C.M. Clark is Regius Professor of History at Cambridge. His books include The Sleepwalkers: How Europe Went to War in 1914 and Iron Kingdom: The Rise and Downfall of Prussia, 1600–1947. (April 2016)

David Cole is the National Legal Director of the ACLU and the Honorable George J. Mitchell Professor in Law and Public Policy at the Georgetown University Law Center. (September 2017)

Andrew Delbanco is Alexander Hamilton Professor of American Studies at Columbia.
 (November 2016)

Denis Donoghue is Emeritus University Professor of English and American Letters at NYU. (April 2016)

Deborah Eisenberg is the author of four collections of short stories and a play, Pastorale. (April 2016)

Robert Gottlieb has been Editor in Chief of Simon and Schuster, Knopf, and The New Yorker. His most recent book is the memoir Avid Reader: A Life. (June 2017)

Zoë Heller is the author of Everything You Know, Notes on a Scandal, and The Believers. (August 2017)

Martha Howell is Miriam Champion Professor of History at Columbia. Her books include Commerce Before Capitalism in Europe, 1300–1600 and The Marriage Exchange: Property, Social Place and Gender in Cities of the Low Countries, 1300–1550.
 (April 2016)

Michael Kimmelman is a longtime critic for The New York Times. A version of his essay in this issue will appear in the collection City Squares: Eighteen Writers on the Spirit and Significance of Squares Around the World, edited by Catie Marron and published in April by Harper.
 (April 2016)

Nicholas D. Kristof is a columnist for The New York Times. His most recent book, with his wife, Sheryl WuDunn, is A Path Appears: Transforming Lives, Creating Opportunity.
 (April 2016)

Perry Link is Chancellorial Chair at the University of California at Riverside. His recent books include An Anatomy of Chinese: Rhythm, Metaphor, Politics and a translation of the memoirs of the Chinese astrophysicist Fang Lizhi, entitled The Most Wanted Man in China: My Journey from Scientist to Enemy of the State. (November 2016)

Alison Lurie is the Frederic J. Whiton Professor of American Literature Emerita at Cornell. She is the author of ten novels, two collections of essays on children’s literature, and the editor of The Oxford Book of Fairy Tales. Her most recent book is Reading for Fun. (March 2017)

Jeff Madrick is the Director of the Bernard L. Schwartz Rediscovering Government Initiative at the Century Foundation and Editor of Challenge. His most recent book is Seven Bad Ideas: How Mainstream Economists Damaged America and the World.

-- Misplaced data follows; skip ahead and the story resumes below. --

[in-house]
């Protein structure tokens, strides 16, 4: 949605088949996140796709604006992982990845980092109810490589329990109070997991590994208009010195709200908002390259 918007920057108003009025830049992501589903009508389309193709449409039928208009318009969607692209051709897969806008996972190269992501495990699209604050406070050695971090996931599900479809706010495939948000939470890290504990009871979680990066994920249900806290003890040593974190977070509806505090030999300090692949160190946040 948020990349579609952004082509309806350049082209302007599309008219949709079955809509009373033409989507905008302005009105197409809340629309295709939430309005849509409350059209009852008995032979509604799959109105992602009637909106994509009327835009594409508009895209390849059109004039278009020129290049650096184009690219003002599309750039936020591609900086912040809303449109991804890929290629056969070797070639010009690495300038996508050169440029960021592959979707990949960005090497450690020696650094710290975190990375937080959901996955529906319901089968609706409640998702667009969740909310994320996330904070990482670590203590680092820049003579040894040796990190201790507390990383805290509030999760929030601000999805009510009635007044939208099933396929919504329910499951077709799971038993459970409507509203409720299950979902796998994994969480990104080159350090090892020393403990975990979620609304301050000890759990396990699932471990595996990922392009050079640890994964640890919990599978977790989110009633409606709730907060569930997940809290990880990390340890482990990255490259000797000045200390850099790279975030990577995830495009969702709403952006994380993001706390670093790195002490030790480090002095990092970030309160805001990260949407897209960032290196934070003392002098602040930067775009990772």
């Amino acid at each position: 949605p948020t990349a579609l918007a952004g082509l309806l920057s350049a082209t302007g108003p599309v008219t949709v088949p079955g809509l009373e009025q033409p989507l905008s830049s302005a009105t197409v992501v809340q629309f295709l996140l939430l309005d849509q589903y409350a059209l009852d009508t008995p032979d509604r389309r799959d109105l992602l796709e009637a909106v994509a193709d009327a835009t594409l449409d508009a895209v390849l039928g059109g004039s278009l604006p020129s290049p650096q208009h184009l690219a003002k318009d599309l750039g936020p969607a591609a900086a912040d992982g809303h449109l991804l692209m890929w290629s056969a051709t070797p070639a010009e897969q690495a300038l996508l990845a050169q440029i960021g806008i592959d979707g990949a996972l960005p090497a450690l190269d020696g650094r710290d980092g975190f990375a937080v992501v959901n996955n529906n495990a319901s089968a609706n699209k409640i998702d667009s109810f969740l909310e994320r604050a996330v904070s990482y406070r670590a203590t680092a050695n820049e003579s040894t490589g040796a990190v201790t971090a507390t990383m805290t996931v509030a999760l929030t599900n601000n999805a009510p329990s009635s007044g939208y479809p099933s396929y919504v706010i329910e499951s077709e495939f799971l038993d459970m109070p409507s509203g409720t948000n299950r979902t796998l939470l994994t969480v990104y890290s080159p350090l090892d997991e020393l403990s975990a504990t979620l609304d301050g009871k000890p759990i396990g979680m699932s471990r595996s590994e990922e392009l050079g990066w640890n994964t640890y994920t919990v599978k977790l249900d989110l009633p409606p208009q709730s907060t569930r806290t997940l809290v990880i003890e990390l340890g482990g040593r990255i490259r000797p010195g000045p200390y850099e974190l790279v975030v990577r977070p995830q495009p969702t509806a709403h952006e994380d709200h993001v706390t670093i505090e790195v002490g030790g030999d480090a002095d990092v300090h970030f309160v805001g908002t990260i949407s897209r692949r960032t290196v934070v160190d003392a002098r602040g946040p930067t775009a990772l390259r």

(June 2017)

David Rieff is the author of At the Point of a Gun: Democratic Dreams and Armed Intervention and, most recently, The Reproach of Hunger: Food, Justice and Money in the Twenty-First Century. His new book, In Praise of Forgetting: Historical Memory and Its Ironies, will be published in May. (April 2016)

Malise Ruthven’s books include Islam in the World, Fundamentalism: The Search for Meaning, and Encounters with Islam: On Religion, Politics and Modernity. (June 2017)

Luc Sante teaches writing and the history of photography at Bard. His latest book is The Other Paris. (October 2017)

Michael Scammell is the author of biographies of Aleksandr Solzhenitsyn and Arthur Koestler, and has translated many books from Russian. He is now working on a memoir. (April 2016)

Tamsin Shaw is Associate Professor of European and ­Mediterranean Studies and Philosophy at NYU and the author of ­Nietzsche’s Political Skepticism.
 (April 2017)

David Shulman is Professor Emeritus at the Hebrew University of Jerusalem and an activist in Ta’ayush, Arab–Jewish Partnership. He was awarded the Israel Prize for Religious Studies in February. (June 2017)

Colm Tóibín is Irene and Sidney B. Silverman Professor of the Humanities at Columbia. His most recent book is the novel House of Names. (July 2017)

Robert Winter is Distinguished Professor of Music and holds the Presidential Chair in Music and Interactive Arts at UCLA. He is about to release Music in the Air, the first all-digital history of Western music.(April 2016)